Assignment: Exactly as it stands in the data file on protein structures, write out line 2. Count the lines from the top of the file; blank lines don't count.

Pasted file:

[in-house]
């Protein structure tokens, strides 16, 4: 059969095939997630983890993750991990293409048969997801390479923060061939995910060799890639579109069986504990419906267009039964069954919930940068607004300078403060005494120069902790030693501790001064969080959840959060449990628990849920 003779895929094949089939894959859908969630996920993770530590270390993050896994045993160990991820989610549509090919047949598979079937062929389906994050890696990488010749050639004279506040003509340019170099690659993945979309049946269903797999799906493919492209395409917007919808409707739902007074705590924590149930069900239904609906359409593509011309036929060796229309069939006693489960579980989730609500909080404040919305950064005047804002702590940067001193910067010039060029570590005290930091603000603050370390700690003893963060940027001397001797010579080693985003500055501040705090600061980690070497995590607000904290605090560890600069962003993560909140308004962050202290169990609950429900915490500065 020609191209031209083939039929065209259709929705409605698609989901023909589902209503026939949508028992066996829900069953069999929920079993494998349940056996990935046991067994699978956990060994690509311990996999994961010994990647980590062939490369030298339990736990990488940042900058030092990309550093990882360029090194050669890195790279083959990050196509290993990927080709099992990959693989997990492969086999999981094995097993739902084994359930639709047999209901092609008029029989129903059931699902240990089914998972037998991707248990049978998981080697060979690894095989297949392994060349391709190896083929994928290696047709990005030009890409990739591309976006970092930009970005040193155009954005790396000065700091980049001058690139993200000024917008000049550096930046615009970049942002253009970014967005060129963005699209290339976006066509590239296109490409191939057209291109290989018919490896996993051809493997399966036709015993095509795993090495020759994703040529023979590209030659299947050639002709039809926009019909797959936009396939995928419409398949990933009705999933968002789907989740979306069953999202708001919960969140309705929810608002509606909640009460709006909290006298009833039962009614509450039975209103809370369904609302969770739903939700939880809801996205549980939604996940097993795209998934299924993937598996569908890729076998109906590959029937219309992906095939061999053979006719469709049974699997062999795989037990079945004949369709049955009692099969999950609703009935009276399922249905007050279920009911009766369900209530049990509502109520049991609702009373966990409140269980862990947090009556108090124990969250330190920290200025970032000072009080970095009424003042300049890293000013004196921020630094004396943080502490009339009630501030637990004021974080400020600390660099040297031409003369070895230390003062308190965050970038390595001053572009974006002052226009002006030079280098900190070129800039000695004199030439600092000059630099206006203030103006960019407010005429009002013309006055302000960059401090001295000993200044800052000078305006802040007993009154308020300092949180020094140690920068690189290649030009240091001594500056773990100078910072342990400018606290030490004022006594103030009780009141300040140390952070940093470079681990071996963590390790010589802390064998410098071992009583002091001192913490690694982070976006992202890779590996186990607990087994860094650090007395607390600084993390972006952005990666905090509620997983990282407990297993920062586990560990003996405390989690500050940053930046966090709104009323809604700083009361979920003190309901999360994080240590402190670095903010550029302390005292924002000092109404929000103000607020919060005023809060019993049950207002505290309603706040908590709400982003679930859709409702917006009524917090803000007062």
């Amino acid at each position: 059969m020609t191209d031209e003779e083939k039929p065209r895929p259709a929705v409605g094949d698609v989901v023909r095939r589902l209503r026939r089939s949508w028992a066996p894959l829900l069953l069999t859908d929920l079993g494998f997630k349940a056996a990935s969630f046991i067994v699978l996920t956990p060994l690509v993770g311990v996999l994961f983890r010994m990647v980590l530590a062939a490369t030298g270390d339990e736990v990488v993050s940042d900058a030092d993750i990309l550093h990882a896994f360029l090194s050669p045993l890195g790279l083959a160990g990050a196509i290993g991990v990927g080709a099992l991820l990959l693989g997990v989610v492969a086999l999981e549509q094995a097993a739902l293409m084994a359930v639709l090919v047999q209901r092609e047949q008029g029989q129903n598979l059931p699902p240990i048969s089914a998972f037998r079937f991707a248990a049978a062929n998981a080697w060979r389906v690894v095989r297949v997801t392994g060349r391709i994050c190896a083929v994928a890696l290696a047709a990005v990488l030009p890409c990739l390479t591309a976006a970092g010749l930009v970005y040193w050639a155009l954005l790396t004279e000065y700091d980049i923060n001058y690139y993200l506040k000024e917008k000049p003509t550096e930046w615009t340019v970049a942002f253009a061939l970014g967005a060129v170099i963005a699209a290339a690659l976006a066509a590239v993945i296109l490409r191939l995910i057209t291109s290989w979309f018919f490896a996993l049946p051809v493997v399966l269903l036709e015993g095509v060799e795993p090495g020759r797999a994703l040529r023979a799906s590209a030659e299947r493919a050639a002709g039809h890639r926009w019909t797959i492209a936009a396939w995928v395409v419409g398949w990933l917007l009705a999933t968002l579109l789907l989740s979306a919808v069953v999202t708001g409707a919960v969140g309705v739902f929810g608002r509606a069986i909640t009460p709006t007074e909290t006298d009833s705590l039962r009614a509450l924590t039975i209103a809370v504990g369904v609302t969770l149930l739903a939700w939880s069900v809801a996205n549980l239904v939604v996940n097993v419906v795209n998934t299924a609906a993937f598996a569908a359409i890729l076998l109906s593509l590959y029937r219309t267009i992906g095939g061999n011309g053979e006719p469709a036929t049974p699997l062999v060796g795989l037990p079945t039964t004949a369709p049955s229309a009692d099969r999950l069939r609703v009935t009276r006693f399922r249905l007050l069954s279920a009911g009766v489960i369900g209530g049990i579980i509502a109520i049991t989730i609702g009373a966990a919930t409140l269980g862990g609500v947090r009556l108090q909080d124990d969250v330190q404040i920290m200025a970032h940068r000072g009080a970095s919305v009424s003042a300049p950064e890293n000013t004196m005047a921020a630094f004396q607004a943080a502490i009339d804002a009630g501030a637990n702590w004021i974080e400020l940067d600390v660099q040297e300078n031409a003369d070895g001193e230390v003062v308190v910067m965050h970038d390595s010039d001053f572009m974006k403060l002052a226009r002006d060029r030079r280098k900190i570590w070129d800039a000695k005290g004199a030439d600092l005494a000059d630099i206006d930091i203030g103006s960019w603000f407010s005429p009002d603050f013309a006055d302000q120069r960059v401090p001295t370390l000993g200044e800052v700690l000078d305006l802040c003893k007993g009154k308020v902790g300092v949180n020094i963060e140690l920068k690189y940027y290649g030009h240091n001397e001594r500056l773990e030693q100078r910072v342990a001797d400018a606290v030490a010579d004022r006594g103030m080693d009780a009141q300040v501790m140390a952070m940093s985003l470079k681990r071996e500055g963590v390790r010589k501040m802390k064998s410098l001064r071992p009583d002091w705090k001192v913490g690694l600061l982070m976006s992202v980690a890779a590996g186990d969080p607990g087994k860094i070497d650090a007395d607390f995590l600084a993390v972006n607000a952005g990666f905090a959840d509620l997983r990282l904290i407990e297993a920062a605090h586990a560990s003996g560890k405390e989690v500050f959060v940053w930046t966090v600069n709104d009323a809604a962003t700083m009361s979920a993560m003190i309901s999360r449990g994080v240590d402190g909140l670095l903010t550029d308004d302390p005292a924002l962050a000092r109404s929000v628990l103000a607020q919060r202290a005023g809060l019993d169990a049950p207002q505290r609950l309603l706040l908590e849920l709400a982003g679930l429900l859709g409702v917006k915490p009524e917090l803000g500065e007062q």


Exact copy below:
């Protein structure tokens, strides 16, 4: 059969095939997630983890993750991990293409048969997801390479923060061939995910060799890639579109069986504990419906267009039964069954919930940068607004300078403060005494120069902790030693501790001064969080959840959060449990628990849920 003779895929094949089939894959859908969630996920993770530590270390993050896994045993160990991820989610549509090919047949598979079937062929389906994050890696990488010749050639004279506040003509340019170099690659993945979309049946269903797999799906493919492209395409917007919808409707739902007074705590924590149930069900239904609906359409593509011309036929060796229309069939006693489960579980989730609500909080404040919305950064005047804002702590940067001193910067010039060029570590005290930091603000603050370390700690003893963060940027001397001797010579080693985003500055501040705090600061980690070497995590607000904290605090560890600069962003993560909140308004962050202290169990609950429900915490500065 020609191209031209083939039929065209259709929705409605698609989901023909589902209503026939949508028992066996829900069953069999929920079993494998349940056996990935046991067994699978956990060994690509311990996999994961010994990647980590062939490369030298339990736990990488940042900058030092990309550093990882360029090194050669890195790279083959990050196509290993990927080709099992990959693989997990492969086999999981094995097993739902084994359930639709047999209901092609008029029989129903059931699902240990089914998972037998991707248990049978998981080697060979690894095989297949392994060349391709190896083929994928290696047709990005030009890409990739591309976006970092930009970005040193155009954005790396000065700091980049001058690139993200000024917008000049550096930046615009970049942002253009970014967005060129963005699209290339976006066509590239296109490409191939057209291109290989018919490896996993051809493997399966036709015993095509795993090495020759994703040529023979590209030659299947050639002709039809926009019909797959936009396939995928419409398949990933009705999933968002789907989740979306069953999202708001919960969140309705929810608002509606909640009460709006909290006298009833039962009614509450039975209103809370369904609302969770739903939700939880809801996205549980939604996940097993795209998934299924993937598996569908890729076998109906590959029937219309992906095939061999053979006719469709049974699997062999795989037990079945004949369709049955009692099969999950609703009935009276399922249905007050279920009911009766369900209530049990509502109520049991609702009373966990409140269980862990947090009556108090124990969250330190920290200025970032000072009080970095009424003042300049890293000013004196921020630094004396943080502490009339009630501030637990004021974080400020600390660099040297031409003369070895230390003062308190965050970038390595001053572009974006002052226009002006030079280098900190070129800039000695004199030439600092000059630099206006203030103006960019407010005429009002013309006055302000960059401090001295000993200044800052000078305006802040007993009154308020300092949180020094140690920068690189290649030009240091001594500056773990100078910072342990400018606290030490004022006594103030009780009141300040140390952070940093470079681990071996963590390790010589802390064998410098071992009583002091001192913490690694982070976006992202890779590996186990607990087994860094650090007395607390600084993390972006952005990666905090509620997983990282407990297993920062586990560990003996405390989690500050940053930046966090709104009323809604700083009361979920003190309901999360994080240590402190670095903010550029302390005292924002000092109404929000103000607020919060005023809060019993049950207002505290309603706040908590709400982003679930859709409702917006009524917090803000007062």